Given that Valentino Rossi inherited the number 46 from his Grand Prix-winning father Graziano, there’s perhaps reason to think that if anyone should own a number, then it’s Rossi. But it’s tenuous at best.
Certainly, the association with a number can be cemented by the heroism of someone who has worn it during their career. But that shouldn’t somehow equate to ownership. It would be like stopping all guitarists from using Fender Stratocasters because that’s what Jimi Hendrix used to play.
We now return to the original question raised when MotoGP first announced Rossi’s number retirement ceremony at Mugello. Why, if he never wanted this to happen, is it happening?
Cynically, just look at the predicted attendance figure for this weekend’s Italian GP released by the Florence prefecture of a measly 20-30,000 for the entire event. The first Italian GP to be held with a full crowd since the start of the COVID-19 pandemic unfortunately came too late for Rossi’s career finale, but it’s not as if partisan representation was lacking being given four of the seven wins so far in 2022 have gone to Italian riders (three for Enea Bastianini, one for Francesco Bagnaia – both on Ducatis).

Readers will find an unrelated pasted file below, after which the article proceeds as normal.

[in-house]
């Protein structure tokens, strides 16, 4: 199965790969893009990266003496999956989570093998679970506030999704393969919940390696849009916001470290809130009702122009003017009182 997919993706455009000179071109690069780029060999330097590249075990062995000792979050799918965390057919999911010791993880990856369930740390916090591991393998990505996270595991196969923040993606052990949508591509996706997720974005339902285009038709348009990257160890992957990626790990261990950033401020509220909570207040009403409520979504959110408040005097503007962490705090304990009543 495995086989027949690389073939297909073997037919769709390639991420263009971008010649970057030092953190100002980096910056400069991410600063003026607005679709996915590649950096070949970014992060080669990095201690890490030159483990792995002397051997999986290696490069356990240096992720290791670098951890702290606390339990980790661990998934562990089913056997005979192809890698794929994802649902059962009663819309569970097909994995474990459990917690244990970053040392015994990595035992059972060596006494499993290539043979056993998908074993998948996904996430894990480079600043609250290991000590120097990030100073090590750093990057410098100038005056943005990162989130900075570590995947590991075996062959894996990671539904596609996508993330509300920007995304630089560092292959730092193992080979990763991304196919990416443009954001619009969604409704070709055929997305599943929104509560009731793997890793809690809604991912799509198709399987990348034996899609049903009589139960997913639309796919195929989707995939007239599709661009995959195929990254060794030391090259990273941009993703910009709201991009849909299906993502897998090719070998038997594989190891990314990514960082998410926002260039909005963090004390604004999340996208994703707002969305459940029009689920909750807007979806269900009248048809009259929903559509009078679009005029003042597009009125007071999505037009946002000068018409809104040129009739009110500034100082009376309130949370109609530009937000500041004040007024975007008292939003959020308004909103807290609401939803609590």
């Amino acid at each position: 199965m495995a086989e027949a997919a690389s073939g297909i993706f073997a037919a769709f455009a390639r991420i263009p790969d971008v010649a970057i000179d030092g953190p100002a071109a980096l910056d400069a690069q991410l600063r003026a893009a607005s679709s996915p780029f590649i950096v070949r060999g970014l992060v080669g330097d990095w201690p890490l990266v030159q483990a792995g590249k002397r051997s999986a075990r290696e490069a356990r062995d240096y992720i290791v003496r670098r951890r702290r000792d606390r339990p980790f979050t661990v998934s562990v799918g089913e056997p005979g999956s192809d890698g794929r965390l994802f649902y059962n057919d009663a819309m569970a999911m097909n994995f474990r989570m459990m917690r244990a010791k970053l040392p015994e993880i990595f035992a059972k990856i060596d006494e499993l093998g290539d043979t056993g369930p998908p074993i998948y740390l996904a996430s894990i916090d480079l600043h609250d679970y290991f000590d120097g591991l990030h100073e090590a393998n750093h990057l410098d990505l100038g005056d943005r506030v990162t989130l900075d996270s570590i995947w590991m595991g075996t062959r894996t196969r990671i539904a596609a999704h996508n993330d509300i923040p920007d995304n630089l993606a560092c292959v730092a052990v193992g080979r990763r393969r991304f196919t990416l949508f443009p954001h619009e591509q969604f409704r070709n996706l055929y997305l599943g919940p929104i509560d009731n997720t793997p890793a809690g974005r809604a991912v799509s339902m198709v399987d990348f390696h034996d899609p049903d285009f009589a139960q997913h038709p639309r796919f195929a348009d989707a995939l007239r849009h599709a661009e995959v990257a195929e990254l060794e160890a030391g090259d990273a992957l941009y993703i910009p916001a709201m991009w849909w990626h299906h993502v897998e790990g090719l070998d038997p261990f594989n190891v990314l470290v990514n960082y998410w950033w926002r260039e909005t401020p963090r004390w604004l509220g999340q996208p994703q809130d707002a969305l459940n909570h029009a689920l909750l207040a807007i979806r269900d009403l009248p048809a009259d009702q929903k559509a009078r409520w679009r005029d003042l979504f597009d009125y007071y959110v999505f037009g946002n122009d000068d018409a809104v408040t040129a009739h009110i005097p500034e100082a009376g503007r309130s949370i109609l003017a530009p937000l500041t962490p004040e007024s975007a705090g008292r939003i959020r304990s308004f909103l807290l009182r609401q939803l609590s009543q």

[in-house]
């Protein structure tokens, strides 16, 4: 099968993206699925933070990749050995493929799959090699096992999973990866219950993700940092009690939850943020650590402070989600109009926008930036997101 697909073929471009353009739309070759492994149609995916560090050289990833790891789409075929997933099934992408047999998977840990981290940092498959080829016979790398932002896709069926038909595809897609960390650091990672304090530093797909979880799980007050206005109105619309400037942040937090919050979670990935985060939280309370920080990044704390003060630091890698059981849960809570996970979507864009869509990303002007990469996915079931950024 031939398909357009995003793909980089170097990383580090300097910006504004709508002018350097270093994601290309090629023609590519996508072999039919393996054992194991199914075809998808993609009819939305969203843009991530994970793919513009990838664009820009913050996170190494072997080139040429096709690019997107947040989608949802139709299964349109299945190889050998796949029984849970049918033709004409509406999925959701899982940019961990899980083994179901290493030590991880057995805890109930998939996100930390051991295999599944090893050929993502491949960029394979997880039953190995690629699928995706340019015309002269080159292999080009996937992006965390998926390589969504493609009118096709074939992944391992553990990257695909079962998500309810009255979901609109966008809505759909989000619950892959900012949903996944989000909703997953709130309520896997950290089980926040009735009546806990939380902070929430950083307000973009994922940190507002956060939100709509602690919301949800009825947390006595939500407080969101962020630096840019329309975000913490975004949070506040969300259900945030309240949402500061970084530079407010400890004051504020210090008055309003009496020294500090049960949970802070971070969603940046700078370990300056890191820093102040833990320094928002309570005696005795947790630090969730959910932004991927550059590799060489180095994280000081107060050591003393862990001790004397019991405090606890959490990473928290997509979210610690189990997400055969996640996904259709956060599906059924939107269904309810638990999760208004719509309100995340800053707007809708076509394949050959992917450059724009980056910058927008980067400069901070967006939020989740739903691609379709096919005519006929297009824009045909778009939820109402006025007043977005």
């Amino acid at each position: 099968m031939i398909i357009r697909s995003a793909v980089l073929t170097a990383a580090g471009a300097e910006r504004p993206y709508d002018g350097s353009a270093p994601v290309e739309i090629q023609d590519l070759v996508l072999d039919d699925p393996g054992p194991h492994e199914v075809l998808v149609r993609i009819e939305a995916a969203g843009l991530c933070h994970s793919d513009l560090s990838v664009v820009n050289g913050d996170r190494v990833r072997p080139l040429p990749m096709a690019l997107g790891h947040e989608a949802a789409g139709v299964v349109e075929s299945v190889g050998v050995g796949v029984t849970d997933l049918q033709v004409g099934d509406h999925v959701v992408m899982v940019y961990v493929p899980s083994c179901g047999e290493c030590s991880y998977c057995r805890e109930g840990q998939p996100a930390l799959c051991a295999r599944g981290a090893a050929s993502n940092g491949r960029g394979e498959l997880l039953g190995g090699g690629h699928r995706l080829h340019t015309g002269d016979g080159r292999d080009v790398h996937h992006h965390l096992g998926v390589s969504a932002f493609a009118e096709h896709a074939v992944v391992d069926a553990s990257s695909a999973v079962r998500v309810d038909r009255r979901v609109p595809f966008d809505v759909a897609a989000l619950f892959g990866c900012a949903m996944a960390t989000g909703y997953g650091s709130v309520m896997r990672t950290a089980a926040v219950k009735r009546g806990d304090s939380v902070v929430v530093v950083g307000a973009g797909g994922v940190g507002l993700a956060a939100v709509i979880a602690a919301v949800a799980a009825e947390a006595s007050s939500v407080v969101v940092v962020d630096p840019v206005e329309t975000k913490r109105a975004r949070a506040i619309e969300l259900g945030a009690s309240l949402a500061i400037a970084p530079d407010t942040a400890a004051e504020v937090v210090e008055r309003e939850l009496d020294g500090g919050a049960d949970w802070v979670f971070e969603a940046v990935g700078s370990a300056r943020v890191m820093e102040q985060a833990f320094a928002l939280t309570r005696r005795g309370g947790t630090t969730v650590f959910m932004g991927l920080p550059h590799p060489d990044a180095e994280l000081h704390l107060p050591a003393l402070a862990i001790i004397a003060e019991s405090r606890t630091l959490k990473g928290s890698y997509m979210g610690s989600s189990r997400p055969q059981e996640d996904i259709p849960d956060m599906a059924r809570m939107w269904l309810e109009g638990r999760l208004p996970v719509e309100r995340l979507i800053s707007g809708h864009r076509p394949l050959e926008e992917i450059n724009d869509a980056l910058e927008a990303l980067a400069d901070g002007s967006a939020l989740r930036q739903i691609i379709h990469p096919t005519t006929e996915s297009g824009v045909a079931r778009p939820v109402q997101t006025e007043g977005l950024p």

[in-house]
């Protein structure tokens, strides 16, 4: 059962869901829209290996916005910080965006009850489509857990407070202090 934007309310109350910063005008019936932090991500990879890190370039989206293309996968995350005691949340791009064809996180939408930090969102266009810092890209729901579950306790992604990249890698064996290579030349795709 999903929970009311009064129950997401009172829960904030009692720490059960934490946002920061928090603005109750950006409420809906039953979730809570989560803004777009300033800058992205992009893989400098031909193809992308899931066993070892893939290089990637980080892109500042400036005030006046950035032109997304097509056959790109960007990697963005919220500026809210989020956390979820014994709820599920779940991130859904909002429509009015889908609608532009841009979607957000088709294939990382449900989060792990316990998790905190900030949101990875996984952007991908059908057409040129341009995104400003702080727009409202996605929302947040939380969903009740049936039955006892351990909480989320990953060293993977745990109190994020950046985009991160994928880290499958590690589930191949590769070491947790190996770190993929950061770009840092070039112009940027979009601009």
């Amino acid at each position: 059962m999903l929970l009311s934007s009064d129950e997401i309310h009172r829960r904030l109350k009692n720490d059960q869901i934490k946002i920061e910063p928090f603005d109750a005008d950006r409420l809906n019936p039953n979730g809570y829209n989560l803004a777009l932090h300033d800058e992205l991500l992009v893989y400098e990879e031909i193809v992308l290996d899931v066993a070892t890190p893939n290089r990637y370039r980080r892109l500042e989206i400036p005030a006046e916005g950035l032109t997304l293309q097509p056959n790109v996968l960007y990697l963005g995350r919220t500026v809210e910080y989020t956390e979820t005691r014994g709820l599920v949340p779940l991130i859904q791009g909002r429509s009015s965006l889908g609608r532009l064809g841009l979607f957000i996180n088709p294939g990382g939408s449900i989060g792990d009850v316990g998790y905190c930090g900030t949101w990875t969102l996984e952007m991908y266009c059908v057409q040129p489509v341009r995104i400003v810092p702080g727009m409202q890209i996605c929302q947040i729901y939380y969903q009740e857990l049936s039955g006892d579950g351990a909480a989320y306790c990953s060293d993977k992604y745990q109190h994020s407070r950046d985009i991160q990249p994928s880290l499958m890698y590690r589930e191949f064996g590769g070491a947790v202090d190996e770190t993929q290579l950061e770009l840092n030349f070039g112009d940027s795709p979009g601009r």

In other motorsport categories, famous numbers associated with legends are still used – such as the #3 used by the late Dale Earnhardt Sr.
Photo by: Matthew T. Thacker/NKP/ Motorsport pictures
High ticket prices may be partly to blame for the lower than expected turnout, with a two-day grandstand ticket to the Materassi Grandstand coming in at €240. By contrast, an equivalent three-day grandstand ticket for the following week’s Catalunya GP in Barcelona costs €90. This is ultimately the reality of the post-COVID era we live in and highlights the financial misery caused by the pandemic.
But if you have a product worth buying, people will find a way. This was made very clear when Formula 1 raced in Miami, where a general admission weekend ticket cost over $400. Still, the Miami circuit was packed on race day.
Overall attendance figures were weaker than expected in 2022. While 225,000 people showed up for the weekend at Le Mans, boosted by decent ticket prices and strong French representation, weekend figures de Jerez were down from 151,513 in 2019 (the last “normal” year) to 123,101 in 2022. Just under 45,000 showed up for race day in Portimao, and no figures have was released for the uncrowded Austin race. In 2019, Mugello welcomed 139,329 people throughout the weekend.
So it’s hard to look past Rossi’s number retirement ceremony – which will take place on the main straight ahead of qualifying on Saturday at Mugello – as a way of trying to salvage a desperate situation by using a draw. . MotoGP apparently hasn’t figured out how to move on.
Is Rossi’s tribute a cynical gesture to attract fans?
Photo by: Gold and Goose/ Motorsport pictures